Even in the early stages of the second half when West Brom finally made their presence felt, Erik Lamela hit the post after another flowing move. It was a stark reminder of how drastically this team has improved and at the very thing that the team struggled to do for so long. Since Harry Redknapp’s iteration, Spurs haven’t been a team that flowed as such. Now, they’re cutting teams open with a movement and a flair that has led them very nearly to a title. The only issue in the short-term is…

Dele Alli may be missed

Referee Mike Jones missed this little incident but the rest of the viewing masses didn’t. As Spurs held on to their 1-0 lead, the recently named PFA Young Player of the Year concluded another one of his off-ball runs he span on the spot and landed an iffy punch into Claudio Yacob’s midriff. It wasn’t anything to compare to Anthony Joshua but it still didn’t look good on tape. Provocation was unclear but the pair had a previous coming together in the first half.

It seemed set to hang over the events of the night, marring another Spurs win until Dawson did that for them. If Alli is indeed banned, it’s a huge blow for this team which relies on him heavily to make the incisive cuts around Kane. Eriksen is a key cog in the attack but getting in behind isn’t his game at all and Lamela just doesn’t do it as well. Heung-Son Min will likely come into the side – this is by no means the level of drop-off that Leicester experienced going from Vardy to Ulloa – but the loss of Alli, who’s breakthrough season was wholly unprecedented, is one that might just crumple Spurs’ title challenge once and for all.

Advertisements

Weekend Review – from fantasybet.com

Standard

Second season disorder

Crystal Palace last year. Southampton in 13/14. Swansea in 12/13. Newcastle in 11/12, remember Hatem Ben Arfa and Demba Ba? Now we’ve seen Leicester rip through the league, powered by Jamie Vardy and a dangerous bunch of sidekicks behind him. Welcome to the second season experience.

The Foxes’ surge was most recently punctuated with 3 goals against a stern West Brom side playing the type of football not even Tony Pulis’ mother could love. Leicester is up there as the story of the season, eerily reciprocating Chelsea’s stunning slump. Although Leicester finished strongly last Spring, the transformation made over the summer has been instrumental in their success. Claudio Ranieri’s appointment was condoned by very few but he’s the clear frontrunner for Manager of the Season, his case helped by another typically smart, proactive outing this weekend.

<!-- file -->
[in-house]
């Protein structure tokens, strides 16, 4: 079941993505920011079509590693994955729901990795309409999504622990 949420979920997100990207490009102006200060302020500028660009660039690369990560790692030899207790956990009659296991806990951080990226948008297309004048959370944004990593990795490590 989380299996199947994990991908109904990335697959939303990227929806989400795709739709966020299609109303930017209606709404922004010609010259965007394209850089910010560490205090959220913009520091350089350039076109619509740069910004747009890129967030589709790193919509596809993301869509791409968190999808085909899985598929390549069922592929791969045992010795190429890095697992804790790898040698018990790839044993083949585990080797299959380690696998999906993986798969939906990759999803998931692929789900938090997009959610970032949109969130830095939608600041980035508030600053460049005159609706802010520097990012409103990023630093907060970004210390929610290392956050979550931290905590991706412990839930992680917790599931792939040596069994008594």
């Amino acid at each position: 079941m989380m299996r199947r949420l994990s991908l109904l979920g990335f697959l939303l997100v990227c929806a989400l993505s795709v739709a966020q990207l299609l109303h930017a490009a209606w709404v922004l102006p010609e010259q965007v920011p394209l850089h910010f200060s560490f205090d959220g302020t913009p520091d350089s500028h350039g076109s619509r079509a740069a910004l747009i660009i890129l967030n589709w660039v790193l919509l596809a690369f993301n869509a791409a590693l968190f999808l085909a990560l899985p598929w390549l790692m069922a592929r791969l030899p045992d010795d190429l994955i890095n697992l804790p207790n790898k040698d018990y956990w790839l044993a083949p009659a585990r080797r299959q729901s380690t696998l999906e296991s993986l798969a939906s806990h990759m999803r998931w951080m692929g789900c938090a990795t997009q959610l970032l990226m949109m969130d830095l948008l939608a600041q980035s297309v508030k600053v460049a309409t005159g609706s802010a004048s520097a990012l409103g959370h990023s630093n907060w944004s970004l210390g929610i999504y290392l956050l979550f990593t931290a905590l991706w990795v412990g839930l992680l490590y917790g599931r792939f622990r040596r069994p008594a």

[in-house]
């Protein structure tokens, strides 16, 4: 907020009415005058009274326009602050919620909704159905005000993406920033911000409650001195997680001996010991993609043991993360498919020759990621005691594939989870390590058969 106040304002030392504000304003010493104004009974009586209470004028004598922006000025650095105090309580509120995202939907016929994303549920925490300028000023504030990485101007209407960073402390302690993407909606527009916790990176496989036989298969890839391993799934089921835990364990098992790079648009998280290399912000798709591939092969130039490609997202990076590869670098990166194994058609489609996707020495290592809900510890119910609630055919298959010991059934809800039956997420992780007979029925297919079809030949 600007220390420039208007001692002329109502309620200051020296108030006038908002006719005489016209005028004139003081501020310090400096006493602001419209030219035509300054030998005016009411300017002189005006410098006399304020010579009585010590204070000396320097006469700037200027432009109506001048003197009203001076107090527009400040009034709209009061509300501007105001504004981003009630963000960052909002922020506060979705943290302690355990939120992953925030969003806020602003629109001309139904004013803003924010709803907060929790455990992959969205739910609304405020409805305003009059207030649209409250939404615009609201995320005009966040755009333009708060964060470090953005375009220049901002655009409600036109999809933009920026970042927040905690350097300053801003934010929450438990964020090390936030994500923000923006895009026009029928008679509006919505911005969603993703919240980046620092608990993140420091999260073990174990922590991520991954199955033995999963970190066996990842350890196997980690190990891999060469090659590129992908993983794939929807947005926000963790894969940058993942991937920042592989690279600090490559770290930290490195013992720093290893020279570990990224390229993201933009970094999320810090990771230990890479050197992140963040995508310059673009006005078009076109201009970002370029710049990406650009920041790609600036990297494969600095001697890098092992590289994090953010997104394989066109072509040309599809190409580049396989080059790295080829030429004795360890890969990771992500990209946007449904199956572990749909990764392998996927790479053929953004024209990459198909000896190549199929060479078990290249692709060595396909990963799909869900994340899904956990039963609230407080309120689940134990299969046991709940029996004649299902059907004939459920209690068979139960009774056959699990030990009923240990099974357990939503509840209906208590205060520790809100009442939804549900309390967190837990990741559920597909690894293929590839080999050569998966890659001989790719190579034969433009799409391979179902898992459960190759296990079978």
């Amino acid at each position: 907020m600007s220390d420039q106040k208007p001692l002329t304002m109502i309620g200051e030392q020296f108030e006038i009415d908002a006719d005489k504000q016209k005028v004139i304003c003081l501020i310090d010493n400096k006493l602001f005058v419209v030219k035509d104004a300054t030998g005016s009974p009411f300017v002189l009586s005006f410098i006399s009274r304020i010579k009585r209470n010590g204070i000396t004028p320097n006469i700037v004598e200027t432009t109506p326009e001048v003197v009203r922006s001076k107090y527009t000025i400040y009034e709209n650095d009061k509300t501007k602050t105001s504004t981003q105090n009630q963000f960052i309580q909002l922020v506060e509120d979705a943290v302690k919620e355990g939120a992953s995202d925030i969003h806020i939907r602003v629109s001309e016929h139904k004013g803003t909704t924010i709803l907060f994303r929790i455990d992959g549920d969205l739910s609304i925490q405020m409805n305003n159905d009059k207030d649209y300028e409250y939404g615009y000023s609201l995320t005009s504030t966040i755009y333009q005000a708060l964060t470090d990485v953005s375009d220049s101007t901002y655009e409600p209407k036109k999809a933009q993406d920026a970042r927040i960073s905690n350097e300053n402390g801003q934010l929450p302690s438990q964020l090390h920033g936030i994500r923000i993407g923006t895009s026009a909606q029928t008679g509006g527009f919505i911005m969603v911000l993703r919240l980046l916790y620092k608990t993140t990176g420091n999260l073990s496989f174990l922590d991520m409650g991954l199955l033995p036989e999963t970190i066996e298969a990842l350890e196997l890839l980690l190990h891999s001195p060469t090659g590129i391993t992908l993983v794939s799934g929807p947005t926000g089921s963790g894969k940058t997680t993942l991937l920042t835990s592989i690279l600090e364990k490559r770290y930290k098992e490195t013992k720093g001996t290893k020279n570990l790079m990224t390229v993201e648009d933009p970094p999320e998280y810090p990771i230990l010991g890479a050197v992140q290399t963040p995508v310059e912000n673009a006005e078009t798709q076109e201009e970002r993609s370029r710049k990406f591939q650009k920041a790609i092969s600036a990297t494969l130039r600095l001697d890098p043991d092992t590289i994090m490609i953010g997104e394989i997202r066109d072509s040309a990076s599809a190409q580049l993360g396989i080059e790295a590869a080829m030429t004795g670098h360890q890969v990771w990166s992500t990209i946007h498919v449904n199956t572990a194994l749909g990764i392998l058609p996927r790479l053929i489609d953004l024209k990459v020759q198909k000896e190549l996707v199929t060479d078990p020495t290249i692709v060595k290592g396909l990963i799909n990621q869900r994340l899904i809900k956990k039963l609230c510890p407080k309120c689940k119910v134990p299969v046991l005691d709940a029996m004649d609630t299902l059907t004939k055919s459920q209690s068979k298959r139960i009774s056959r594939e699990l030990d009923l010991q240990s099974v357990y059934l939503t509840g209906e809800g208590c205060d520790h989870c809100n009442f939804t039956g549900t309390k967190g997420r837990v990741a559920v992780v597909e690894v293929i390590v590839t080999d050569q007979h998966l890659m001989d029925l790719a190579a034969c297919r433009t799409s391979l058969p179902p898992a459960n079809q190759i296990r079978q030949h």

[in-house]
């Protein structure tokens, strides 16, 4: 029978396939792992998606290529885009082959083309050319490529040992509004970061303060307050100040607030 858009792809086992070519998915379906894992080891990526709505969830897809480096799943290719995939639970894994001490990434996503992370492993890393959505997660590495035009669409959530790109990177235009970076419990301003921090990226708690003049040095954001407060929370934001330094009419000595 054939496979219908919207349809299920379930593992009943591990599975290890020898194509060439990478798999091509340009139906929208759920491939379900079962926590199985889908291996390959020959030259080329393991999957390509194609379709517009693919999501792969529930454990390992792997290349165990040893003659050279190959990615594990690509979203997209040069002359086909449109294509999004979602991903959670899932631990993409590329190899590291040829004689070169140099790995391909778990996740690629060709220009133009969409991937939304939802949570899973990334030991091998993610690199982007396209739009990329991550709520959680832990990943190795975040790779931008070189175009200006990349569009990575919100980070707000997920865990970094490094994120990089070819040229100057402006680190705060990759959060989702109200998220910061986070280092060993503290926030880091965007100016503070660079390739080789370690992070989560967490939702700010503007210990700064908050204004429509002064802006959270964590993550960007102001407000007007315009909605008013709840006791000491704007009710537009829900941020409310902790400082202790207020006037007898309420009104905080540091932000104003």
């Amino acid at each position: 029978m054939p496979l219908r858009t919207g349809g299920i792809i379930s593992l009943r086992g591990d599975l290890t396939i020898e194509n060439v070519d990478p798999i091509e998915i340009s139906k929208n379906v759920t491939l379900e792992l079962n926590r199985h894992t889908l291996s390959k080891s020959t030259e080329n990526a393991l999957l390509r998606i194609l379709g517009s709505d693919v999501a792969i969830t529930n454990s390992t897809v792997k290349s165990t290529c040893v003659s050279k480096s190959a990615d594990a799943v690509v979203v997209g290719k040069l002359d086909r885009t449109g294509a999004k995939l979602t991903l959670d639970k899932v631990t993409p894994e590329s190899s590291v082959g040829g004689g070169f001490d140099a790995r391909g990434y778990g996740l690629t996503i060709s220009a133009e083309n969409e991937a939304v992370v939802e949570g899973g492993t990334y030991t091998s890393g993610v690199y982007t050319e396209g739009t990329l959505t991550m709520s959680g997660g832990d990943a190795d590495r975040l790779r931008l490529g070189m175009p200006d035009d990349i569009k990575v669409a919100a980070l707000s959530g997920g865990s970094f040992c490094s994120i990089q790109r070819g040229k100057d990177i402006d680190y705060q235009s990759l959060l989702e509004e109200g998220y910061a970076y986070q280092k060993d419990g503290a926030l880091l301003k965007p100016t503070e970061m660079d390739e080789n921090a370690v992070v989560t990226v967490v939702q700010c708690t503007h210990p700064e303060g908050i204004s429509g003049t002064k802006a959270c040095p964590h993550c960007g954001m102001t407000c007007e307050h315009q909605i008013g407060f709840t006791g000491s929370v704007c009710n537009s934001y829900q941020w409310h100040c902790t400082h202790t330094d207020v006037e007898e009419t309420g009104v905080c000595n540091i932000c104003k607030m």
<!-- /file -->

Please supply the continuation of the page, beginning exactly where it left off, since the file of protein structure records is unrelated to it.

Riyad Mahrez returned to his mischievous point-snagging ways serving justice to those who, without paying attention, assumed he had gone off the boil for good. Ranieri did briefly drop him seeking defensive solidity and then rested him after the international break, but the Algerian was always going to come back into the fray. His development from last season is just as marked as Vardy’s. Under Nigel Pearson the winger would have plenty of touches and runs, only for them to lead into nothing productive, a sort of inverse Nacer Chadli if you will. His first goal against West Brom, sprinting off the ball to meet convert Marc Albrighton’s millionth cross, illustrated how he’s now channeling his obvious ability into goals this season.

Nitpicking the league leaders

Manchester City’s difficulties lie on a road thoroughly mapped out and well travelled by observers from the past few years: Their best players are injured. With Aguero and Silva out, Manchester City were unable to break down Norwich at the Etihad which is a little worrying as the East Anglian visitors aren’t watertight like West Brom or Watford. Wilfried Bony remains an uncertainty. Letting Edin Dzeko go and prioritising the Ivorian was a lateral move at best. He does seem to have learnt Dzeko’s trait of scoring useless surplus goals though, piling 3 on against Bournemouth two weeks ago. The upcoming international break will helpfully buy more time as Aguero recovers.